Batavia, NY is a huge agricultural center. Once the home of the Massey-Harris (aka Johnston Harvester Co.) Tractor factory. The Harry Ferguson/Massey-Harris merger took place in 1954 and the Batavia plant was mothballed. That being said, Batavia, NY is still a huge center of farming equipment. I count at least three large scale equipment suppliers in town. Batavia, NY is also known for it's Milk and Cheese production plants. The plants that produce cheese for the best pizza producing region in the world!


The Pok-a-Dot is a classic small greasy spoon in Batavia, NY along NY-63. You have to stop in for lunch!


Ny-63 continues south into the hills and famland. When I was maybe 12, my father and I utilized NY-63 as a shortcut between Interstate 390, and Interstate 90, to save some time during a bad snowstorm when we were returning home to Canada from a golfing trip to Maggie Valley, NC. I remember that I had a CB Radio, and was talking to the truck driver that we were following the whole time. The route intersects with US-20 here.


This route is heavily traveled, for the exact reason I mentioned above. It is a great shortcut and saves on a bit of toll money.


We pass a Genesee and Wyoming rail crossing in Pavilion, NY. It is kinda cool that G&W, a company which started in this area, grew so well, and has expanded across the country buying up smaller industrial lines.


In Pavilion we also intersect with NY-19. I am unsure of any local food establishments to recommend, so please let me know if I should.


We continue South-East through some serious farm country. Eventually reaching a reasonable downhill grade towards Greigsville, NY which is a small hamlet. Here we intersect with NY-36. An oddly numbered highway that strays from the common practice of keeping North South routes as Odd numbers and East West routes as Even numbers.


I don't know much about The Barn. It was closed when I came by. Online searches only label it as a Fuel Oil place. But the signage suggests that it is attempting to be an ice cream place, and restaurant. Any info on it would be great!


NY-63 continues through the Genesee River Valley and passes by a large chemical plant. The Arkema plant produces organic peroxide chemicals used in a variety of applications. They also may make Propyl Chloroformate.


The highway then rounds a wide turn and passes a cute traffic circle in front of the SUNY Geneseo College, before climbing back up the valley, and briefly merging with US-20A and NY-39. The views along here are very lovely.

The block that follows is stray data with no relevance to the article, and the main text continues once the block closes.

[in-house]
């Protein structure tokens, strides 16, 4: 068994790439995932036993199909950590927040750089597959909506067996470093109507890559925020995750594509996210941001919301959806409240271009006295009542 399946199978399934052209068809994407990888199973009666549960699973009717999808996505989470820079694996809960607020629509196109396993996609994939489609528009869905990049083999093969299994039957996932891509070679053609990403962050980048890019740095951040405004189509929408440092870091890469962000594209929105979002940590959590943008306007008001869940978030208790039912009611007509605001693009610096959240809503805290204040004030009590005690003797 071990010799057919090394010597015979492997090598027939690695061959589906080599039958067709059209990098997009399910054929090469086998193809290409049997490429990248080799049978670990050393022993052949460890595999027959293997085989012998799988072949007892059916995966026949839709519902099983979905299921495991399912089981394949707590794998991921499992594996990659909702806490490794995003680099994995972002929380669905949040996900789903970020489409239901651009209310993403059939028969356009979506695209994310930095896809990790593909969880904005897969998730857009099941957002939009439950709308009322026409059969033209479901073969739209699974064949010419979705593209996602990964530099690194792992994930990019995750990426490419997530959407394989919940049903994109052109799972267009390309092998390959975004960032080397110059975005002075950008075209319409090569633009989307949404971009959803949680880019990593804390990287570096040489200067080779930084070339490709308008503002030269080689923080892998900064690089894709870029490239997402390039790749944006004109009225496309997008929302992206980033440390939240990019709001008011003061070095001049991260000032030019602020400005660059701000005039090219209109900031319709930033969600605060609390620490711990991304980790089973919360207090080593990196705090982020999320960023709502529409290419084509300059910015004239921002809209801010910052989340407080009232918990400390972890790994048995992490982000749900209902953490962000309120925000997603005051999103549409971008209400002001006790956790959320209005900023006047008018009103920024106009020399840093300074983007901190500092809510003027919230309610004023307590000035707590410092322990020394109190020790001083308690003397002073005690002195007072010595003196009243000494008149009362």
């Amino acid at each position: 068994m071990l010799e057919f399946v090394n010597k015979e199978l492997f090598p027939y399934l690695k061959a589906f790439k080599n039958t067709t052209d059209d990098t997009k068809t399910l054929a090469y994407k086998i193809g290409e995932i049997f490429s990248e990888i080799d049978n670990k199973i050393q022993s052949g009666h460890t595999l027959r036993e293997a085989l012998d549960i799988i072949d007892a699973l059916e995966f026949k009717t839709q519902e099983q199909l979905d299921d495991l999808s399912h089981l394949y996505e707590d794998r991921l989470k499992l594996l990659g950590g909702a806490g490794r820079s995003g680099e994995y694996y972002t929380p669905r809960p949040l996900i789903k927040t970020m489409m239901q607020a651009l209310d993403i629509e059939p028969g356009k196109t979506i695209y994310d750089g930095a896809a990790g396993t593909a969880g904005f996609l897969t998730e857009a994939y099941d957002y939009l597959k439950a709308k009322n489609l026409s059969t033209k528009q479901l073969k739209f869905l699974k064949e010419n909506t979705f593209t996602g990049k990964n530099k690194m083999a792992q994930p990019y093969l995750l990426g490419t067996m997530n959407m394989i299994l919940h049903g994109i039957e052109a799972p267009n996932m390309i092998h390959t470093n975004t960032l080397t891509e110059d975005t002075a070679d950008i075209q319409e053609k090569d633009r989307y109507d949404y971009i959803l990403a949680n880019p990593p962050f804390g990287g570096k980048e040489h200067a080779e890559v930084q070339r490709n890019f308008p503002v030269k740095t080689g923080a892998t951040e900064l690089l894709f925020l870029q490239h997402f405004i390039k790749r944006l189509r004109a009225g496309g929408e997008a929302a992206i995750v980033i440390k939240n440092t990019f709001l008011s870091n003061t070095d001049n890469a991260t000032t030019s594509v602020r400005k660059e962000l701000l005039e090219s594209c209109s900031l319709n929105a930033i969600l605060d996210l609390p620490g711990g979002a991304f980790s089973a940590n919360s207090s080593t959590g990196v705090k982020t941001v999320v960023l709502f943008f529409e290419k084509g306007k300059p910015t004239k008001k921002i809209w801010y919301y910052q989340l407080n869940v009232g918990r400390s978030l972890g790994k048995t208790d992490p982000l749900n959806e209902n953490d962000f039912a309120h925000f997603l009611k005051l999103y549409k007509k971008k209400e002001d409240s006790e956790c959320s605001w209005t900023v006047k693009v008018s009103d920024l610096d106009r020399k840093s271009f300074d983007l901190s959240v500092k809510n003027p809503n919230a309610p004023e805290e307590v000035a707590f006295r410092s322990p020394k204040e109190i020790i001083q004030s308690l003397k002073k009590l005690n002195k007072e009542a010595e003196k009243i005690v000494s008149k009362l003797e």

We then head across Interstate 390 and pass the American Rock Salt Mine. This underground mine produces a lot of the Rock Salt used on our roads in the winter. Detroit also has a huge underground Salt Mine deep under the city.


We also pass by Livingston County's Emergency and Highway services campus. In front of which they have recently build a great memorial for fallen soldiers. It is so very unique and special and touching, I highly recommend that you stop there to admire it and pay respect.


NY-63 continues South along the eastern valley wall of the Genesee River Valley. Eventually we enter Dansville, and meet up with NY-36 again. Dansville, NY is a lovely town center, which carries a lot of old town appeal. I sadly haven't visited any of the establishments in town, but if anyone can suggest one, I would very much include it listed here and/or visit it myself.


We continue mostly Eastward now, up a steep grade climbing out of the valley. Passing a cute looking petting zoo called Dinky Doo Petting Zoo. There is also another ice cream store as we enter Wayland, NY. NY-63 terminates in Wayland, NY at NY-15 and NY-21.


Wayland also has a quaint little downtown district. Maybe worth checking out?


Well, I hope you enjoyed my journey down New York Highway 63. If you live or work along this route, I would be curious in hearing from ya. Maybe I shall link your story of business in this article.